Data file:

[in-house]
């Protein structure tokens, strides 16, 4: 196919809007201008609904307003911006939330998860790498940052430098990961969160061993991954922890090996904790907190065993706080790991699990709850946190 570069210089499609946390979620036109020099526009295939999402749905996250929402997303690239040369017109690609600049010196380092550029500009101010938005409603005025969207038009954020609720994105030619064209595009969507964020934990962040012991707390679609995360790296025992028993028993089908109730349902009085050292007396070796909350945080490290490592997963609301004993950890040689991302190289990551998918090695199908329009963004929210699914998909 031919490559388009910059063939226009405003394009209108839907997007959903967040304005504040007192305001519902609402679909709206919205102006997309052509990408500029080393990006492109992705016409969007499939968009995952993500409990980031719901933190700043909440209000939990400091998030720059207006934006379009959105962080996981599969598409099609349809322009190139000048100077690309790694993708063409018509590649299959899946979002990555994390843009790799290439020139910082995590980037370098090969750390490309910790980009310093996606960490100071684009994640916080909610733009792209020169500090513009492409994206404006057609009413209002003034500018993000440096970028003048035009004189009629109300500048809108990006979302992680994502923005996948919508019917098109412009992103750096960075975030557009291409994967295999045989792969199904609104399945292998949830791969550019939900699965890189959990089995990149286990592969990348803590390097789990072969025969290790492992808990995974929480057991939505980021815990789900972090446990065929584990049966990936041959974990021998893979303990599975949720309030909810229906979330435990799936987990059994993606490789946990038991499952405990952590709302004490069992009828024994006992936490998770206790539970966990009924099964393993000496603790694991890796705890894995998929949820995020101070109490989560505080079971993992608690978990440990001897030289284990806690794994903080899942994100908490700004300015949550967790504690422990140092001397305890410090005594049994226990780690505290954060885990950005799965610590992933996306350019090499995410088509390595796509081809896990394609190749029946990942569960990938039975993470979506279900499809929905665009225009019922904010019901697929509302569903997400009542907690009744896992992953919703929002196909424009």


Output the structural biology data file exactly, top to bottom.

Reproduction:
[in-house]
């Protein structure tokens, strides 16, 4: 196919809007201008609904307003911006939330998860790498940052430098990961969160061993991954922890090996904790907190065993706080790991699990709850946190 570069210089499609946390979620036109020099526009295939999402749905996250929402997303690239040369017109690609600049010196380092550029500009101010938005409603005025969207038009954020609720994105030619064209595009969507964020934990962040012991707390679609995360790296025992028993028993089908109730349902009085050292007396070796909350945080490290490592997963609301004993950890040689991302190289990551998918090695199908329009963004929210699914998909 031919490559388009910059063939226009405003394009209108839907997007959903967040304005504040007192305001519902609402679909709206919205102006997309052509990408500029080393990006492109992705016409969007499939968009995952993500409990980031719901933190700043909440209000939990400091998030720059207006934006379009959105962080996981599969598409099609349809322009190139000048100077690309790694993708063409018509590649299959899946979002990555994390843009790799290439020139910082995590980037370098090969750390490309910790980009310093996606960490100071684009994640916080909610733009792209020169500090513009492409994206404006057609009413209002003034500018993000440096970028003048035009004189009629109300500048809108990006979302992680994502923005996948919508019917098109412009992103750096960075975030557009291409994967295999045989792969199904609104399945292998949830791969550019939900699965890189959990089995990149286990592969990348803590390097789990072969025969290790492992808990995974929480057991939505980021815990789900972090446990065929584990049966990936041959974990021998893979303990599975949720309030909810229906979330435990799936987990059994993606490789946990038991499952405990952590709302004490069992009828024994006992936490998770206790539970966990009924099964393993000496603790694991890796705890894995998929949820995020101070109490989560505080079971993992608690978990440990001897030289284990806690794994903080899942994100908490700004300015949550967790504690422990140092001397305890410090005594049994226990780690505290954060885990950005799965610590992933996306350019090499995410088509390595796509081809896990394609190749029946990942569960990938039975993470979506279900499809929905665009225009019922904010019901697929509302569903997400009542907690009744896992992953919703929002196909424009």